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Economists claim there will be a 6% drop in student numbers after bursary scrapped


Economists have estimated that demand for healthcare courses will drop by at least 6% following the removal of bursaries next year, leading to thousands fewer nurses being trained in 2017.

They also predicted that universities would lose at least £57m next year, largely due to smaller student intakes, under the new arrangements that will see nursing, midwifery and allied health professional students in England having to take out loans to fund their tuition fees and living costs.

“Fewer nurses qualifying in 2020 will have disastrous consequences for patient safety and exacerbate the current recruitment crisis”

Christina McAnea

Meanwhile, the report – titled The Impact of the 2015 Comprehensive Spending Review on Higher Education Fees and Funding Arrangements in Subjects Allied to Medicine – estimated the government would fail to make the vast majority of savings it expects from the move because a large proportion of student loans would have to be written off.

According to the analysis, carried out by consultants London Economics for Unison and the National Union of Students, the cost to healthcare students to study at university would increase by 71% under the government reforms.

Current arrangements mean the average cost to a student on a healthcare course is around £21,000 for a three-year degree, based on the assumption that although they receive bursaries, the student is potentially losing out on a full-time salary in that time.

When the reforms are brought in, the economists predicted this cost to students would jump to around £36,000 – taking into consideration loan write-offs – representing an increase of 71%.

“The changes will mean greater volatility and uncertainty for universities’ future funding”

Christina McAnea

They said trends over the past 20 years had shown increasing the cost of university education to students was linked to a negative effect on the number studying. Applying this effect to nursing would lead to a 6% drop in healthcare students, equal to a loss of 2,100 nurses per cohort from autumn 2017 when the reforms are introduced.

The report also noted trusts could expect to spend an additional £100m a year on agency staff to fill the gaps emerging from the smaller number of graduates.

In their introduction to the report, Unison head of health Christina McAnea and NUS national president Megan Dunn said the drop in student numbers would have “disastrous” consequences for patient safety.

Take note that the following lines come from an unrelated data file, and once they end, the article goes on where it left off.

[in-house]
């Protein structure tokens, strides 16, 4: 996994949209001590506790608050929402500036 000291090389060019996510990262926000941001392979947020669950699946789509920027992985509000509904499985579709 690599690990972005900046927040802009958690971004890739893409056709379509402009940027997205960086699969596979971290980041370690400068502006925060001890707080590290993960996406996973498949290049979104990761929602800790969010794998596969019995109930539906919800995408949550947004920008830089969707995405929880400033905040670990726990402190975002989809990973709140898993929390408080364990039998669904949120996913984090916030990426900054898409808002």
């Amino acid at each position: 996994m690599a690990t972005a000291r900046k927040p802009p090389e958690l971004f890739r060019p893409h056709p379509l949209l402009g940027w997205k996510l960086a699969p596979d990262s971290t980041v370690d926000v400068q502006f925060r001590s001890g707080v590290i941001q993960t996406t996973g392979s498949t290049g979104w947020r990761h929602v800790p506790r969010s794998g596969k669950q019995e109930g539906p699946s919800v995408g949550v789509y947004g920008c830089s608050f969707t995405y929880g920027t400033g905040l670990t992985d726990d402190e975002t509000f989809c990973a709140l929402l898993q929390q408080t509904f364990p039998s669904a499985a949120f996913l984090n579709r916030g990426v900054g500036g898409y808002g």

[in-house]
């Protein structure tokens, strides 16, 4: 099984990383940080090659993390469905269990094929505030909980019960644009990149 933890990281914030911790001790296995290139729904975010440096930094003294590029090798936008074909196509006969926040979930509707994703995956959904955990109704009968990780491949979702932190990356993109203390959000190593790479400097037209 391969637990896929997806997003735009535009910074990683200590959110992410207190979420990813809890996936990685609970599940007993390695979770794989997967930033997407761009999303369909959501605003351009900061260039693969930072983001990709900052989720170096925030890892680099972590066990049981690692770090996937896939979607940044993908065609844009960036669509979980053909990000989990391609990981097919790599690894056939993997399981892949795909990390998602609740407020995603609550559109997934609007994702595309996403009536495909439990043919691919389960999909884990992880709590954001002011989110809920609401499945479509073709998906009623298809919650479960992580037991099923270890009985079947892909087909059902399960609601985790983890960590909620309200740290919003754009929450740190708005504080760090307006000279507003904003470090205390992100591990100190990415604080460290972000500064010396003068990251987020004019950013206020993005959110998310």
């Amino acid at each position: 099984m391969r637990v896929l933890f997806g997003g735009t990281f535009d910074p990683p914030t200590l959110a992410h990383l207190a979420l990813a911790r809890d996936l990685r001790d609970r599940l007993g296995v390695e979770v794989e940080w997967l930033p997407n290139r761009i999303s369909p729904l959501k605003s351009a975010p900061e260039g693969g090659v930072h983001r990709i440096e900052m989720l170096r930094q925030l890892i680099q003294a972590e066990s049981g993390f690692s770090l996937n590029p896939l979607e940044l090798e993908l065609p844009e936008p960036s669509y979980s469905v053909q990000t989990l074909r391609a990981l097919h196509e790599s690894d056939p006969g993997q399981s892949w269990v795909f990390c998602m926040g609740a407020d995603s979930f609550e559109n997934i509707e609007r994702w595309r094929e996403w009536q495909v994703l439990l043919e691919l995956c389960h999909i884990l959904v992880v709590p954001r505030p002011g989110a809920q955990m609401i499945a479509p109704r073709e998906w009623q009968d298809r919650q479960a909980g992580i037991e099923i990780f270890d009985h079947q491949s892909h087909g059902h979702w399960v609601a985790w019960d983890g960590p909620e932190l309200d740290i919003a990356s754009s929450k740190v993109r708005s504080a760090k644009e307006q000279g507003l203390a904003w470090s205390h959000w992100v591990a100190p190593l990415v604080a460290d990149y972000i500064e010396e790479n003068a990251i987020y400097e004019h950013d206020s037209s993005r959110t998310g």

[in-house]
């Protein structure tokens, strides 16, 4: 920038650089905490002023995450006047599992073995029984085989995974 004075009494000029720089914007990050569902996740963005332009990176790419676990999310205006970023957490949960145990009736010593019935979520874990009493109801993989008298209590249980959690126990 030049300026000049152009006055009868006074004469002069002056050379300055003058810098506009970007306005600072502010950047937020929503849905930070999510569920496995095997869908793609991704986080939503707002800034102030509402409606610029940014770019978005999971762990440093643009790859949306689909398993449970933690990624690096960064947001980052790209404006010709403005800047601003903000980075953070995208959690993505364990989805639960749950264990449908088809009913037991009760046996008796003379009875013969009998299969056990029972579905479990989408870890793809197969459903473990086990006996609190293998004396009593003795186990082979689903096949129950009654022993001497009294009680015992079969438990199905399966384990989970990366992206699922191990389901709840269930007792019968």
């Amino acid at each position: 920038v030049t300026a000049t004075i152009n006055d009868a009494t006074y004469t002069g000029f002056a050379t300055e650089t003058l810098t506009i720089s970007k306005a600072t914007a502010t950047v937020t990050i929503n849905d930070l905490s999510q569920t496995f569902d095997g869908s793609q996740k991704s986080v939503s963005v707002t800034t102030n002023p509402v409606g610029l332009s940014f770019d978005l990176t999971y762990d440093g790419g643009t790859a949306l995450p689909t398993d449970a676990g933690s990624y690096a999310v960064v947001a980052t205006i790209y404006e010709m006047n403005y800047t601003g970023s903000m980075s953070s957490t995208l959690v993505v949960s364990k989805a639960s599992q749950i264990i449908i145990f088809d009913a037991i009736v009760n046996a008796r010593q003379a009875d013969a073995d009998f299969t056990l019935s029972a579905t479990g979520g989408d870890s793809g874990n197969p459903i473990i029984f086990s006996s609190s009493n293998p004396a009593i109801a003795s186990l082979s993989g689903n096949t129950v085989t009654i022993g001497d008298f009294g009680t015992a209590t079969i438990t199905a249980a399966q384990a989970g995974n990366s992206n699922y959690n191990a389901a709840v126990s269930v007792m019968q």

“The increased cost to students will deter people from becoming a nurse, midwife or allied health professional,” they said. “Far from creating 10,000 extra additional training places as claimed by the government, the changes will reduce current participation levels by 2,000 students.”

“Fewer nurses qualifying in 2020 will have disastrous consequences for patient safety and exacerbate the current recruitment crisis in the health and care sector,” they said.

“The government is drinking in the last chance saloons and sleepwalking into this disaster”

Norman Lamb

Meanwhile, the report authors said they expected universities to see their overall income from healthcare students reduced from £851m in 2015-16 to £795m in 2017-18.

This was based on the expected 6% reduction in student numbers, plus the fact that universities will be subject to rules under the loans system that mean they have to pay back around 15% of tuition fees for improving access.

“Instead of creating a sustainable funding system for universities, as promised by the government, the changes will mean greater volatility and uncertainty for universities’ future funding,” said Ms McAnea and Ms Dunn, who warned that it could lead to some courses being stopped altogether.

Government savings would also in reality be far less than originally expected, added the report.

Liberal Democrats

Care minister Norman Lamb

Norman Lamb

It said the £534m per student cohort the government planned to save was based on the assumption nurses would earn similar salaries to other graduates.

In reality, the government would only save around £88m because it would have to write off a large proportion of loans, it said.

At the launch of the report, shadow health secretary Heidi Alexander and former health ministers Norman Lamb and Dr Dan Poulter urged the government to reconsider the reforms in light of the findings.

Mr Lamb warned that unless the government found more money for both NHS services and for training the workforce the system would “crash” by 2020.